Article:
Kagan’s memo does not counter the assertion about the amendment’s unconstitutionality.  Thus, it would seem that Kagan accepts OLC’s assessment.  If Kagan believes that the Daschle amendment, whose exceptions would have allowed any abortion, was unconstitutional, she would certainly be hostile to any true pro-life legislation like the partial-birth abortion ban upheld by the Court in Gonzales v. Carhart, which did not contain the standard “health exception.”[8]

Kagan suggested the President support language she believed would be unconstitutional?

After stating that the Daschle language would be unconstitutional (without offering any advice to the contrary), she urges the President to support it, her rationale being that his support would offer political cover.  “We recommend that you endorse the Daschle amendment in order to sustain your credibility on HR 1122 and prevent Congress from overriding your veto.”[9]

Supporting language that one believes is unconstitutional for political gain is unconscionable regardless of the branch of government in which one serves.  Elena Kagan’s responsibility was to uphold the Constitution.  Her advice to President Clinton raises serious questions as to how she will view her role as guardian of the Constitution if confirmed as a Justice on the Supreme Court.


Elena Kagan’s advice to President Clinton serves as a warning for the vast majority of Americans who oppose expansion of abortion.  Her memo suggests that in her opinion even phony compromise legislation which purports to regulate abortion is unconstitutional.  Moreover, her advice to President Clinton that he should support what she believed to be unconstitutional language raises serious questions about her commitment to upholding the Constitution.

[1] Memorandum from Bruce Reed and Elena Kagan to President Bill Clinton (May 13, 1997).

[2] Section 1531 (a) “This paragraph shall not apply to a partial-birth abortion that is necessary to save the life of a mother whose life is endangered by a physical disorder, illness, or injury: Provided, that no other medical procedure would suffice for that purpose.”

[3] Kagan’s memo does not expressly support the Feinstein amendment, which, similar to Daschle’s amendment, created a broad “health” exception.  Kagan’s memo described the Feinstein amendment as being “rightly view[ed] as a less serious proposal.”  See Memorandum, note 1 at 2.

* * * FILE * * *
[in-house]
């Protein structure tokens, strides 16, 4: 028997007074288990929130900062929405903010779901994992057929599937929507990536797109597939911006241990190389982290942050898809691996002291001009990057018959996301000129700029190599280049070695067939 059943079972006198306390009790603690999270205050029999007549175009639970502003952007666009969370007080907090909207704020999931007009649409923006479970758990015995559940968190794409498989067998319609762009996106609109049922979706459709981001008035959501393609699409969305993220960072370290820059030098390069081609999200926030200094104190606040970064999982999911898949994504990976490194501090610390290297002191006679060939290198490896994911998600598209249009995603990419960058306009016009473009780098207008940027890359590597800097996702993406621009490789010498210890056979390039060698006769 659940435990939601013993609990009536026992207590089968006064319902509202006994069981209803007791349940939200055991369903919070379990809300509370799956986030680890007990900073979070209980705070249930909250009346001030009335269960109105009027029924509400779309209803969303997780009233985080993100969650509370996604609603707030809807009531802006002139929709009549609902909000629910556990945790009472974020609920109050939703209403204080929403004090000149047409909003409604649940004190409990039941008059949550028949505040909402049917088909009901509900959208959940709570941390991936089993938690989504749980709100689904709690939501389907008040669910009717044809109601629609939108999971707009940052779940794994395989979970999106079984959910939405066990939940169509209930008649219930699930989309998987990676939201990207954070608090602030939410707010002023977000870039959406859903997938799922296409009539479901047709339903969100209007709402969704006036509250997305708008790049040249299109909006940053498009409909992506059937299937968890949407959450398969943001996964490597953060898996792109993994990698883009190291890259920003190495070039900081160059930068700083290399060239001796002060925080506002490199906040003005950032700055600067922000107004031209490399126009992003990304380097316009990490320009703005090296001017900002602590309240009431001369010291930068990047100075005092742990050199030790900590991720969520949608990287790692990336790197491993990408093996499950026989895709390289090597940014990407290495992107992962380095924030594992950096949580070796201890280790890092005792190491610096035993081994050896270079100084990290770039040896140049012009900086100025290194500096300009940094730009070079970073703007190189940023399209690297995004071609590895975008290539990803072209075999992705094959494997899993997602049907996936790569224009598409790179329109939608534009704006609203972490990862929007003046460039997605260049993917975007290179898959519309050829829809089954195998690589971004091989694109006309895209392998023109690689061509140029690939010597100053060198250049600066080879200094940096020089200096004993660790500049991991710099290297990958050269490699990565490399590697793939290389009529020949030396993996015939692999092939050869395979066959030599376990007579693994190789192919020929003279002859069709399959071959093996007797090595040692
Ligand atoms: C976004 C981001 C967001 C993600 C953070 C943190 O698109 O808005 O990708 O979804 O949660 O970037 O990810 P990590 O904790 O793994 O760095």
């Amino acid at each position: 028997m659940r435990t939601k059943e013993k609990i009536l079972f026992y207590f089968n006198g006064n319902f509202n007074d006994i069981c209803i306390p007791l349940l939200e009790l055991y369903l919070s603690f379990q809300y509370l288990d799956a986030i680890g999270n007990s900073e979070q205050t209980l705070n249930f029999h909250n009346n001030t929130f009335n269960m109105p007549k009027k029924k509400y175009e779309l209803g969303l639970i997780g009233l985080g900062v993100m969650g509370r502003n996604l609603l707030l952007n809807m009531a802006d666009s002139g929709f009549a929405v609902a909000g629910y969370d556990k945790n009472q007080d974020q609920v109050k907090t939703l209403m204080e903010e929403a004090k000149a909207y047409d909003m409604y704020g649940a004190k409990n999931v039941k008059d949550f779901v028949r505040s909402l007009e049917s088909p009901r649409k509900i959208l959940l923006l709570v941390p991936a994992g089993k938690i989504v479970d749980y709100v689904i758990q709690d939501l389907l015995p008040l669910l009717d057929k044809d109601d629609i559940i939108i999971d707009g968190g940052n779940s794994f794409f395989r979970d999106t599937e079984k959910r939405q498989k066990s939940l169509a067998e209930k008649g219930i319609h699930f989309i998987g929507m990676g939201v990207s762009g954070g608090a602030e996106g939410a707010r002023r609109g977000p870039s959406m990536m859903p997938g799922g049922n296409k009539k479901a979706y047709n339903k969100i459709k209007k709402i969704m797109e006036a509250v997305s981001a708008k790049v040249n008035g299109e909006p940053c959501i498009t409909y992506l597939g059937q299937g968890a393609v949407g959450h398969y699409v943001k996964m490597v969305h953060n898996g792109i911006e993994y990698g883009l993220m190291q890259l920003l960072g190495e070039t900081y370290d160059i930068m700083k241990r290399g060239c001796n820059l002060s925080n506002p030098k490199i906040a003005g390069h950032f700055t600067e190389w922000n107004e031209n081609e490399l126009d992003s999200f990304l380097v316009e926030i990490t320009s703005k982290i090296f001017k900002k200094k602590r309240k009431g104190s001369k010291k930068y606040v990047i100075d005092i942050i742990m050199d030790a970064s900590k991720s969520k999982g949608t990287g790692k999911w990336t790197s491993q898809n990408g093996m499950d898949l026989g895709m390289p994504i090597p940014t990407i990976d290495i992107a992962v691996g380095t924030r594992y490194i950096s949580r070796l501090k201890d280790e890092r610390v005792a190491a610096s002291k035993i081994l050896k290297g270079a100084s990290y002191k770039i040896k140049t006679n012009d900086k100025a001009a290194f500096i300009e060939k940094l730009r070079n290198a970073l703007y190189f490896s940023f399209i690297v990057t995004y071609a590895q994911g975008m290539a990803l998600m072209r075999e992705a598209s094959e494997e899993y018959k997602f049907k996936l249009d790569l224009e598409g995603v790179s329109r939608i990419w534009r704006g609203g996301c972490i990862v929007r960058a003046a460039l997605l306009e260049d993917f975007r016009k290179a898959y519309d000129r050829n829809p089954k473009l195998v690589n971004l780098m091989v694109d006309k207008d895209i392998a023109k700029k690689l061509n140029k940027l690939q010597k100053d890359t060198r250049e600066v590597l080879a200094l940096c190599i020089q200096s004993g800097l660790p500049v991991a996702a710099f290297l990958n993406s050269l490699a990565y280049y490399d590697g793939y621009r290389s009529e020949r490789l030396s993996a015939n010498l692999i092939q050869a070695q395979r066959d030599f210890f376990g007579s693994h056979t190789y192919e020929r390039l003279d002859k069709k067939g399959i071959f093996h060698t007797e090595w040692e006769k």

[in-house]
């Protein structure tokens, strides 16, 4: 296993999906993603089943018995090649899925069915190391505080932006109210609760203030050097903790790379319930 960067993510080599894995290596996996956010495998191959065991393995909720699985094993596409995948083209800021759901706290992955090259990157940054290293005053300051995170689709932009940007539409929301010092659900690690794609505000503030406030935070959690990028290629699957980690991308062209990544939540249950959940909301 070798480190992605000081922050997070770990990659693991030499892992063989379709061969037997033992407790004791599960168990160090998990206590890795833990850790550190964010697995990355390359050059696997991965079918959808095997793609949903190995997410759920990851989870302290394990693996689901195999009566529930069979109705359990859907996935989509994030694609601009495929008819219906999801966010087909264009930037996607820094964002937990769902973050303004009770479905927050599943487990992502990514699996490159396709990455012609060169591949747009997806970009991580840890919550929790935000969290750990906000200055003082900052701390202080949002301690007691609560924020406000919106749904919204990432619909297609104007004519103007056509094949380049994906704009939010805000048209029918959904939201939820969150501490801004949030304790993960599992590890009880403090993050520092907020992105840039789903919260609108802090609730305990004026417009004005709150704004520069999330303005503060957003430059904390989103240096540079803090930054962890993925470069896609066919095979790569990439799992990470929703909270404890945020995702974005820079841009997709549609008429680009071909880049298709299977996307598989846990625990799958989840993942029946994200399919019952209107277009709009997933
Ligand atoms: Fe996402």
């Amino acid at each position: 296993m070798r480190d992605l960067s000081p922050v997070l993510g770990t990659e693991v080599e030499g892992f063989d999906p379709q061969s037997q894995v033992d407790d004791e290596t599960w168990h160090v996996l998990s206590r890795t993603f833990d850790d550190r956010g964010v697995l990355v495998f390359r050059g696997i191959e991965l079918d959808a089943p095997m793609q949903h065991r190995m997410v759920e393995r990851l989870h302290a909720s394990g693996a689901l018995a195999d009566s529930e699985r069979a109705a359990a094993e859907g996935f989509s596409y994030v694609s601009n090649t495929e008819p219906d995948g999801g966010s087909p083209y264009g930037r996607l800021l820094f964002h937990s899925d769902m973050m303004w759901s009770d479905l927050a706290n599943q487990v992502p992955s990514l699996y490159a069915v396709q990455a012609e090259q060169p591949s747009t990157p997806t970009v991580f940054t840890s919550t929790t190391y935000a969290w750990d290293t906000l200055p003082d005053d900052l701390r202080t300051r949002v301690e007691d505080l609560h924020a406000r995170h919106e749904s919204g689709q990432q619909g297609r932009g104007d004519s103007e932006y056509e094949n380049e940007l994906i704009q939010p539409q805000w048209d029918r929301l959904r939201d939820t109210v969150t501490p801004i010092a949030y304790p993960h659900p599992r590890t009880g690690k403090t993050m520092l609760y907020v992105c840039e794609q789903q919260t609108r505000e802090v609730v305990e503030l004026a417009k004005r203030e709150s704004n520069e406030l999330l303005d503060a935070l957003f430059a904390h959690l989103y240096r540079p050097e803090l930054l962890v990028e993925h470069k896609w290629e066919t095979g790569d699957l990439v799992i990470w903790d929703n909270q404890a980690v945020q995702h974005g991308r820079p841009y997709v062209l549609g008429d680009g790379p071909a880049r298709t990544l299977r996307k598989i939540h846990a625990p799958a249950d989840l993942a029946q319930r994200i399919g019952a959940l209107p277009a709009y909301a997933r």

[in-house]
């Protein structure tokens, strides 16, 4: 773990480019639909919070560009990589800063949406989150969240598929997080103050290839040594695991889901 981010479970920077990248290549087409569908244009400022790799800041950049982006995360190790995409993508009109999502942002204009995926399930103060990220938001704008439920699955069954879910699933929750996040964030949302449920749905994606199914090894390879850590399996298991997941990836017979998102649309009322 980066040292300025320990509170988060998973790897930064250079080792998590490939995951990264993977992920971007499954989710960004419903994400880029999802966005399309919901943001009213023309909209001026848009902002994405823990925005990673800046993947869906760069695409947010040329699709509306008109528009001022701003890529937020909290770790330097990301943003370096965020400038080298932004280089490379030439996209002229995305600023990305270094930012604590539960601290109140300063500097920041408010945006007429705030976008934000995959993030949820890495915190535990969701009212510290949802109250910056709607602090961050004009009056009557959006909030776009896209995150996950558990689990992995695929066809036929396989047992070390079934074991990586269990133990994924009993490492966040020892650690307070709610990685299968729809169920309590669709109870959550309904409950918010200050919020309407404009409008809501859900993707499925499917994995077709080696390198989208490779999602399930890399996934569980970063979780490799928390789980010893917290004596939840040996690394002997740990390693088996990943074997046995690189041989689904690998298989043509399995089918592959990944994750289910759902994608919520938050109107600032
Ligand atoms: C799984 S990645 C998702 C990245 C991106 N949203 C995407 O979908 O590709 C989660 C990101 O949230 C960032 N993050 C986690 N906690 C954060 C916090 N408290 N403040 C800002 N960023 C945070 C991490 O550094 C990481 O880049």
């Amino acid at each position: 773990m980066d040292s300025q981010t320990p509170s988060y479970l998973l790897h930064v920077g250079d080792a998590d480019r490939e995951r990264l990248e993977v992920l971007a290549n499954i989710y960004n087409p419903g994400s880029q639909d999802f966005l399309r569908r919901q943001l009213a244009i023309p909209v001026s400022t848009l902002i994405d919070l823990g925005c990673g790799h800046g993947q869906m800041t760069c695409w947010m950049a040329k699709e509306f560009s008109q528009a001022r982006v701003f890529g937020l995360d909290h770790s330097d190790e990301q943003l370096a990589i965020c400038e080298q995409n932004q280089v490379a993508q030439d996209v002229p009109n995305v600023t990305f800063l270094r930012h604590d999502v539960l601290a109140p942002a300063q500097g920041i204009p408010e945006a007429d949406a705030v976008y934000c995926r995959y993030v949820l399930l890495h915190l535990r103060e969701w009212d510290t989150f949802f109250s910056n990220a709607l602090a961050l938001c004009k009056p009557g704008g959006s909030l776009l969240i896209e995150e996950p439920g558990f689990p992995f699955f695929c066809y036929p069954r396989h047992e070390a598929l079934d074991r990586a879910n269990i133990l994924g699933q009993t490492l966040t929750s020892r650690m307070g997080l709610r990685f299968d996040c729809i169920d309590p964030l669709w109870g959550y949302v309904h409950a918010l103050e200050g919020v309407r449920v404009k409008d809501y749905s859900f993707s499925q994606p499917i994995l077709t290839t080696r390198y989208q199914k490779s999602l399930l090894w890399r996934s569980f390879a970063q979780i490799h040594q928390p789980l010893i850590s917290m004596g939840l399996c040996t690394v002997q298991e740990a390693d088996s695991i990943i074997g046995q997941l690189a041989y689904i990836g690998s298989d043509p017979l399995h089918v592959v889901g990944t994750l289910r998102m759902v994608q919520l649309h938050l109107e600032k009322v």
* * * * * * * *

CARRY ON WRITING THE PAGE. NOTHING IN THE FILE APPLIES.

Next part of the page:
[4] Such as the Missiouri provision upheld by the Supreme Court in Webster v. Reproductive Health Services, 492 U.S. 490 (1989).

[5] Doe v. Bolton, 410 U.S. 179 (1973). The Court reaffirmed the Doe definition of “health” in Beal v. Doe, emphasizing the stipulation that “medical necessity” in the Pennsylvania law “is broad enough to encompass the factors specified in [Doe v.] Bolton.” 432 U.S. 438 (1977).  The lower federal courts have also applied the Doe health definition broadly to strike down regulations without such a “health” exception.  For example, the Third Circuit, in American College of Obstetricians & Gynecologists v. Thornburgh, citing Doe v. Bolton, declared that “[i]t is clear from the Supreme Court cases that “health” is to be broadly defined.” 737 F.2d 283, 299 (3d Cir. 1984). The Supreme Court affirmed that decision. 476 U.S. 747 (1986).  Similarly, the Sixth Circuit, in Women’s Medical Professional Corp. v. Voinovich, affirmed the subjective discretion of the abortion provider and the Doe definition of health, starkly declaring that “Roe’s prohibition on state regulation when an abortion is necessary for the ’preservation of the life or health of the mother’ must be read in the context of the concept of health discussed in Doe.” 130 F.3d 187, 209-10 (6th Cir. 1997) (“importance of giving the physician discretion to decide whether an abortion is necessary”; finding the health exception unconstitutionally limited “the physician’s discretion to determine whether an abortion is necessary to preserve the woman’s health…”), cert. denied, 523 U.S. 1036 (1998). See Voinovich v. Women’s Medical Professional Corp., 523 U.S. 1036, 1039 (1998).

[6] 410 U.S. 113 (1973).

[7] See Memorandum, note 1 at 2.

[8] 550 U.S. 124 (2007).

[9] See Memorandum, note 1 at 2.